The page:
Dutch asset manager APG is building its own centralised data hub so its investment teams can steer the direction of how data science influences investment decisions.
APG Asset Management, the investment arm of several Dutch pension funds, including ABP and bpfBOUW, is building an internal data hub that will allow its investment team access to information and data science tools in one central place in the system.
The asset manager has three objectives in mind in relation to building this hub: to increase efficiency across the €620 billion (A$916 billion) fund, enhance investment returns and obtain an information advantage in responsible investment.
This latter objective is the focus of the fund’s main pilot program, currently underway.
“The key priority is to get a responsible investment hub in place that forms a golden copy of all the data that is related to sustainability at the fund,” Gerben de Zwart, Head of Investment Solutions at APG Asset Management, tells [i3] Insights in a video call.
“Responsibility and sustainability have evolved over time for pension funds and we are going to do a full digital refresh and will have a golden copy in place that is the central truth for all the teams at APG, not only the investment teams, but also for the reporting and risk management department.”
In addition, APG runs three other pilot programs in relation to data: fixed income, alternative data and risk.
“It is a five-year program that started in 2021. In 2021, we did a lot of the groundwork, which included building the data shop, data availability, but also [drawing] blueprints. The investment teams already are involved in the pilots and for this year we would like to scale up those pilots to a mature level,” de Zwart says.
“So for fixed income, for example, we went from zero users to about 20 portfolio managers, or 50 per cent of the portfolio managers, working with this database. But it is all in the pilot phase.
“What we are looking for is to start a pilot in one year, scale it up in the next year and then move on. So we have a very long list of new pilot ideas. Every time there will be several pilots and in parallel we will have several scale-ups from the previous year.”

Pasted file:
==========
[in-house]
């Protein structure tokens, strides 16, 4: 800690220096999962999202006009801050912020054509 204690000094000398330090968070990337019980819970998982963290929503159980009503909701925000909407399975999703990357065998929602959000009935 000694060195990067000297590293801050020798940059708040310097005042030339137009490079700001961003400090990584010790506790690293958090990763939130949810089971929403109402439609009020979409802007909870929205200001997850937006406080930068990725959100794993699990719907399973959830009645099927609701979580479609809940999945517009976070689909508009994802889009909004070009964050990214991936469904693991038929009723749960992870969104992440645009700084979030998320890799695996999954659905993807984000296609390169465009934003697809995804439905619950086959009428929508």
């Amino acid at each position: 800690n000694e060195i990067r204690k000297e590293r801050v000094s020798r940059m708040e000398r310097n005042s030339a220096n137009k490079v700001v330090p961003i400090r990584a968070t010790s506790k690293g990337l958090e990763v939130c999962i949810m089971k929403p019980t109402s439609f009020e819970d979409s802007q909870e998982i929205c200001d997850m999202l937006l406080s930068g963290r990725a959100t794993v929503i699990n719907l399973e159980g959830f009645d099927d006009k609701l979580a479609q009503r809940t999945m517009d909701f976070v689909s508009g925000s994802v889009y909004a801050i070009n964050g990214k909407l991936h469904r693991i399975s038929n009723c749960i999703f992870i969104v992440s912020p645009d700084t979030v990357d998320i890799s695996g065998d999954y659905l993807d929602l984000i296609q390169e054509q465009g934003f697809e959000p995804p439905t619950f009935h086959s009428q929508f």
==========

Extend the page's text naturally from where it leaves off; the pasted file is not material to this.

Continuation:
He points out the goal is not simply the digitalisation of information, but the value this brings to the overall fund.
“Digitalisation is not the goal; it is the business value that comes from this digitalisation. So it is either about efficiency, sustainable investing or investment returns and each pilot will be assessed on these dimensions,” he says.
“Only if the business value is sufficient, we will commence scale-up and otherwise we will stop the pilot and look for a better way to use our resources.”
De Zwart says it is important APG’s data efforts are owned by the investment teams and not simply delegated to the IT department. He wants each investment team to develop a digital mindset so that the portfolio managers are in charge of their own digital direction.
This doesn’t mean every investment professional has to become proficient in the computer languages used in data science, such as Python or R, but he does expect portfolio managers to understand how various tools can be applied to leverage the data hub APG is building.
“We think investment skills are very important and, yes, technology skills will be important, but it doesn’t mean that all portfolio managers need to be Python programmers,” de Zwart says.